So the first interaction, we're having some referrals. The assisting interaction is telling us that that direct traffic is doing that. The conversions are also happening through direct traffic. So we know that a referral is really driving a lot of those first-time interactions. And then the direct traffic possibly returning, people coming back for that whatever they're purchasing from this e-commerce store is what is helping us drive the results that we want to see.

Again, this is helping you know what channel's delivering the best ROI, what channel's getting people in the door, but also which channel is helping people convert, which channel is helping people assist along the way. A lot of times we say, "Okay, everybody's converting for direct traffic, so that means none of our other sources are working well." But if we really looked at this report, we would know that people are coming most of the time for the first time through our referral traffic. So our referral sources are actually the ones that are introducing people to us. Maybe they're not the one that people click last for conversions, but they're what people click the most first. And that would normally get ignored if we were only looking at how they converted and not how they found us in the first place.

So this multi-channel funnel report is very helpful for us to see that and how that works. And this is available to anybody who has Google Analytics. This is not a 360 tool. This is completely all Google Analytics free.

So the last thing I wanted to talk about is something that Google put out a while back that a lot of people aren't even aware is there. Up here, at the top right, you see this little button that says intelligence. It has a little one next to it. This means Google has an alert for us. And it's going to tell us a couple of different things. Every once in a while if it sees say website performance week over week. But you can actually ask it questions.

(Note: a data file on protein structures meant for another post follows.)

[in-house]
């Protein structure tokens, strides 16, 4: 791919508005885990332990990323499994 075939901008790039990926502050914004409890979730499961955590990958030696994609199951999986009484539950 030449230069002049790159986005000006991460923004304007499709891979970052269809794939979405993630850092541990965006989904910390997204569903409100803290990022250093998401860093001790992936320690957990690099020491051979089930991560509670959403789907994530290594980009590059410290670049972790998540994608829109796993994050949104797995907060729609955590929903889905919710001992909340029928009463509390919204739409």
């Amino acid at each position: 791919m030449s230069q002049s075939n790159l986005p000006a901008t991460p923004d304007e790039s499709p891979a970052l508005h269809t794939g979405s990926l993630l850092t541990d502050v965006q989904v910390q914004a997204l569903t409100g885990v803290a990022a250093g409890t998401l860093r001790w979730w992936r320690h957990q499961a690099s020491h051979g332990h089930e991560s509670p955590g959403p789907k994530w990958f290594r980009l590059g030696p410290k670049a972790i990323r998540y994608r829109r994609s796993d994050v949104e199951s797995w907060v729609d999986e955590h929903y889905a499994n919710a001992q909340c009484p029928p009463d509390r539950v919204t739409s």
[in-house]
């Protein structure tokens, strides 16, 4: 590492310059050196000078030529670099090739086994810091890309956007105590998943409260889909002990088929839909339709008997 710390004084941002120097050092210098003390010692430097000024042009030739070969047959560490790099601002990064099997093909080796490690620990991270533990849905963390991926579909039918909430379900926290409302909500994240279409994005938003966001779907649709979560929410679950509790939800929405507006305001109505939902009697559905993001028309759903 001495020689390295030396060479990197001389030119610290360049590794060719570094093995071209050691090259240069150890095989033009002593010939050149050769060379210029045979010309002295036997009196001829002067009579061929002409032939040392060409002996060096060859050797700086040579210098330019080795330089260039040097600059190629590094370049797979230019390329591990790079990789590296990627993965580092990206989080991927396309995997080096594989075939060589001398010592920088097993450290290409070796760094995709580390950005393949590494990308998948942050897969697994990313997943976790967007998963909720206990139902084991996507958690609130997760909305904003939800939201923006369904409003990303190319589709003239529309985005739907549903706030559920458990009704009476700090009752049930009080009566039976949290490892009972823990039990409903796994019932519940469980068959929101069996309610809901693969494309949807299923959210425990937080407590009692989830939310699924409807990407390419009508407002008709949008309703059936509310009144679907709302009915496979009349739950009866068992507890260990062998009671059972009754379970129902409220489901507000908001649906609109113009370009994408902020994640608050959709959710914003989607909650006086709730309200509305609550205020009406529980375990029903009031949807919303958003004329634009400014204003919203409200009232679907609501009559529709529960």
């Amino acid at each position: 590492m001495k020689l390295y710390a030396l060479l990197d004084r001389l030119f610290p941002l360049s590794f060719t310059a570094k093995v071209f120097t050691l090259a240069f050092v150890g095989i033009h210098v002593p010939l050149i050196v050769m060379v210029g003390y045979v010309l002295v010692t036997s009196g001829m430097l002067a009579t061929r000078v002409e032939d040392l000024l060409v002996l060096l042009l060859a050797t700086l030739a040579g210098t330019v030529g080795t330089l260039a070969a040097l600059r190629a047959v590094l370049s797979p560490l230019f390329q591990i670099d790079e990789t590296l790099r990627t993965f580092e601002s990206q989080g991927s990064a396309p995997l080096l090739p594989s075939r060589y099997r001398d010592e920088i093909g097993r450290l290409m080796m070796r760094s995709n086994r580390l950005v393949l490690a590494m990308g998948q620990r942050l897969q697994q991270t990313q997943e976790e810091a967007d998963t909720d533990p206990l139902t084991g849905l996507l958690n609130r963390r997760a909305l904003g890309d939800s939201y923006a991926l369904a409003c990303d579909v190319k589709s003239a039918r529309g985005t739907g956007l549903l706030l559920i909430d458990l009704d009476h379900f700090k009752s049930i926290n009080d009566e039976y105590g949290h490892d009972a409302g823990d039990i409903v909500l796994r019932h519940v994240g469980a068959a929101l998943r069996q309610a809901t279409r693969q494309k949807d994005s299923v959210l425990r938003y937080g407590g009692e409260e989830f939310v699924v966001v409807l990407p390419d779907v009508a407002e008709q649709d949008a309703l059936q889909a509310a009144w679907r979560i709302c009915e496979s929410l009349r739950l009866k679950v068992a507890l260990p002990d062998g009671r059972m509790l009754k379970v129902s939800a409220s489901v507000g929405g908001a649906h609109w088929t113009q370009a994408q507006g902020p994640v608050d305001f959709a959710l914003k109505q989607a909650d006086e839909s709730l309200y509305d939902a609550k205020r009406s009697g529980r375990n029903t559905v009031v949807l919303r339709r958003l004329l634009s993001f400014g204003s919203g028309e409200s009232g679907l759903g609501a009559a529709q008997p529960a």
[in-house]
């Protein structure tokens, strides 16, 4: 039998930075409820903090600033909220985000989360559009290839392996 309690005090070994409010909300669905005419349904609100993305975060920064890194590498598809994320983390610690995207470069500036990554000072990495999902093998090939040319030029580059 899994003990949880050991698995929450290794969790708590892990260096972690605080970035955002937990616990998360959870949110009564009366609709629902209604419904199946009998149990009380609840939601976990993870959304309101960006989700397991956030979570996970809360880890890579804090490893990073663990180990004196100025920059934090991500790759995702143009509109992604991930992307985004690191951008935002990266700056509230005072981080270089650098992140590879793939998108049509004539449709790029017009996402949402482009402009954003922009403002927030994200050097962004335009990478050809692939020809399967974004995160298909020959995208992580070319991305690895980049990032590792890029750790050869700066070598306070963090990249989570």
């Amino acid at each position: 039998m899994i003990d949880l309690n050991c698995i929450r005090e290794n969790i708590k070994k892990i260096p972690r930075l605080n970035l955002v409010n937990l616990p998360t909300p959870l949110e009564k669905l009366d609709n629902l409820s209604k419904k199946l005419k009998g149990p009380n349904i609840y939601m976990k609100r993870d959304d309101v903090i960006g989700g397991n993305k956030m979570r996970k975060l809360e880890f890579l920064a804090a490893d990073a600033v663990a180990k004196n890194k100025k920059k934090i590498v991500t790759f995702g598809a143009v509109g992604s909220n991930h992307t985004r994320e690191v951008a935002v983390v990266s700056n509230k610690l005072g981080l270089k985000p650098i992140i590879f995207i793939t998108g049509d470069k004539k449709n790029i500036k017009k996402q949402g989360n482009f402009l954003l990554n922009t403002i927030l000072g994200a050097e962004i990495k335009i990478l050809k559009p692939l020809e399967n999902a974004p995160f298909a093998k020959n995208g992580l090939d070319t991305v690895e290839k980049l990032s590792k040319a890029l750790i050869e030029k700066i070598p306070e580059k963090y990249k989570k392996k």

Now, this is what a lot of BI tools are doing. And a lot of people buy and purchase VI tools for this very reason. But Google Analytics has it built in. And I can actually say, "What traffic source is driving conversions?" It didn't understand that question. "What sources drive conversions?" So if I re-ask it, you're not always going to get it right the first time. You have to try. But here are the top ten source mediums by goal completions. I asked what drives conversions. Organic search is driving conversions, mail is driving conversions, gdeals.googleplex.com is a referral source. So these two referral sources we're seeing are driving goal completions since December 30th.

So this is based on 100% of sessions. Yes, this was very helpful, thank you for telling me that. But you can ask Google a lot of questions. They'll give you a couple questions in here. Percentage of female users by country. I mean, this is really helpful if you're an e-commerce company and you want to know are your female users actually buying your products? Or are they not? And this allows us to see, in the United States, female users are 6.5%. So maybe we need to change our branding message to drive the female traffic the way we want to. Or maybe we need to readjust certain things. So you can actually ask questions of your data right in here and uncover some powerful insights. You can export these reports. You can go directly to this report, you can say hey, we put a lot of emphasis on driving female users, but we're not doing very well. Especially they're underperforming greatly when it compares to our male users. So how can we change or adjust our message to make sure that we're targeting the female audience more specifically?

So Google Analytics as you can see has a ton of powerful tools under the hood. Get in here, play around a little bit. Take these suggestions that we've laid out in this video. There's a number of other great insights underneath this tool. One website I highly recommend is lunametrics.com. Check out their blog. They have a number of great resources and blogs available that tell even more about the undercarriage of Google Analytics and Google 360 Analytics, if you have access to that as well.

Hope you guys enjoyed this video. If you have any questions, please comment below. Until next time, Happy Marketing.

Need help with your Google Analytics?  Take a look at our analytics consulting solutions.

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Ryan Shelley, CPBI

By Ryan Shelley, CPBI

Ryan is passionate about helping companies make a more personal connection online with their customers and prospects. He is a regular contributor to Search Engine Land, the largest and most popular SEO news site on the web. His works has also been featured on the HubSpot Blog, Business2Community and by LinkedIn Marketing solutions.